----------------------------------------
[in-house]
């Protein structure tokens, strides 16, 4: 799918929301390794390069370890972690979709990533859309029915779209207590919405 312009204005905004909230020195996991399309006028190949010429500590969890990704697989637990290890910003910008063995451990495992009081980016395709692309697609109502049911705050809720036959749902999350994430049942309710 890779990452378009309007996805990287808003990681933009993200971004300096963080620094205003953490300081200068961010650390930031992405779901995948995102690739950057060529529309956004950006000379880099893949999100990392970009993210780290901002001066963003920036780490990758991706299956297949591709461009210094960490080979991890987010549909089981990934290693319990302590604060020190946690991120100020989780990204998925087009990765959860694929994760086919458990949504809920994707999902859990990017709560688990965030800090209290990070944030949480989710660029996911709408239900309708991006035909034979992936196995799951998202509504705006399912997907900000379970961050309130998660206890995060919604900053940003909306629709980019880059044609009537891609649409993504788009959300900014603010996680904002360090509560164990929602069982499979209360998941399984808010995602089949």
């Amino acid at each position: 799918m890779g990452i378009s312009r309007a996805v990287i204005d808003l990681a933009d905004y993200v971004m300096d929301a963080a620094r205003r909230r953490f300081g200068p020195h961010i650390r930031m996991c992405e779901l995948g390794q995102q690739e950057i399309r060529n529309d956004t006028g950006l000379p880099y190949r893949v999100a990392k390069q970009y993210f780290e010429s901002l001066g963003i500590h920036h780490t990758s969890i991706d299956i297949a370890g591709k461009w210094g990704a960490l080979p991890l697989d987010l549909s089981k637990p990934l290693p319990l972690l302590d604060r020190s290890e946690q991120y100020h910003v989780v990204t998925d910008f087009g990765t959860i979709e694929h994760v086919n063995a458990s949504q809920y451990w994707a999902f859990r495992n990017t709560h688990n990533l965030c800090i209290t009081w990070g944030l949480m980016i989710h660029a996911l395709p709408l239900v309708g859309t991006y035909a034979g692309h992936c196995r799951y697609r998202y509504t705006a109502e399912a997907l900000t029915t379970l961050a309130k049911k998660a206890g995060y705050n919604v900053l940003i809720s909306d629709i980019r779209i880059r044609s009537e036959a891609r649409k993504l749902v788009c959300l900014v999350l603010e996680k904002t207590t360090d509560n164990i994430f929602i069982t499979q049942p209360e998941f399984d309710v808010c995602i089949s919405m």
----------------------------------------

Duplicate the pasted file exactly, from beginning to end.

[in-house]
């Protein structure tokens, strides 16, 4: 799918929301390794390069370890972690979709990533859309029915779209207590919405 312009204005905004909230020195996991399309006028190949010429500590969890990704697989637990290890910003910008063995451990495992009081980016395709692309697609109502049911705050809720036959749902999350994430049942309710 890779990452378009309007996805990287808003990681933009993200971004300096963080620094205003953490300081200068961010650390930031992405779901995948995102690739950057060529529309956004950006000379880099893949999100990392970009993210780290901002001066963003920036780490990758991706299956297949591709461009210094960490080979991890987010549909089981990934290693319990302590604060020190946690991120100020989780990204998925087009990765959860694929994760086919458990949504809920994707999902859990990017709560688990965030800090209290990070944030949480989710660029996911709408239900309708991006035909034979992936196995799951998202509504705006399912997907900000379970961050309130998660206890995060919604900053940003909306629709980019880059044609009537891609649409993504788009959300900014603010996680904002360090509560164990929602069982499979209360998941399984808010995602089949």
């Amino acid at each position: 799918m890779g990452i378009s312009r309007a996805v990287i204005d808003l990681a933009d905004y993200v971004m300096d929301a963080a620094r205003r909230r953490f300081g200068p020195h961010i650390r930031m996991c992405e779901l995948g390794q995102q690739e950057i399309r060529n529309d956004t006028g950006l000379p880099y190949r893949v999100a990392k390069q970009y993210f780290e010429s901002l001066g963003i500590h920036h780490t990758s969890i991706d299956i297949a370890g591709k461009w210094g990704a960490l080979p991890l697989d987010l549909s089981k637990p990934l290693p319990l972690l302590d604060r020190s290890e946690q991120y100020h910003v989780v990204t998925d910008f087009g990765t959860i979709e694929h994760v086919n063995a458990s949504q809920y451990w994707a999902f859990r495992n990017t709560h688990n990533l965030c800090i209290t009081w990070g944030l949480m980016i989710h660029a996911l395709p709408l239900v309708g859309t991006y035909a034979g692309h992936c196995r799951y697609r998202y509504t705006a109502e399912a997907l900000t029915t379970l961050a309130k049911k998660a206890g995060y705050n919604v900053l940003i809720s909306d629709i980019r779209i880059r044609s009537e036959a891609r649409k993504l749902v788009c959300l900014v999350l603010e996680k904002t207590t360090d509560n164990i994430f929602i069982t499979q049942p209360e998941f399984d309710v808010c995602i089949s919405m």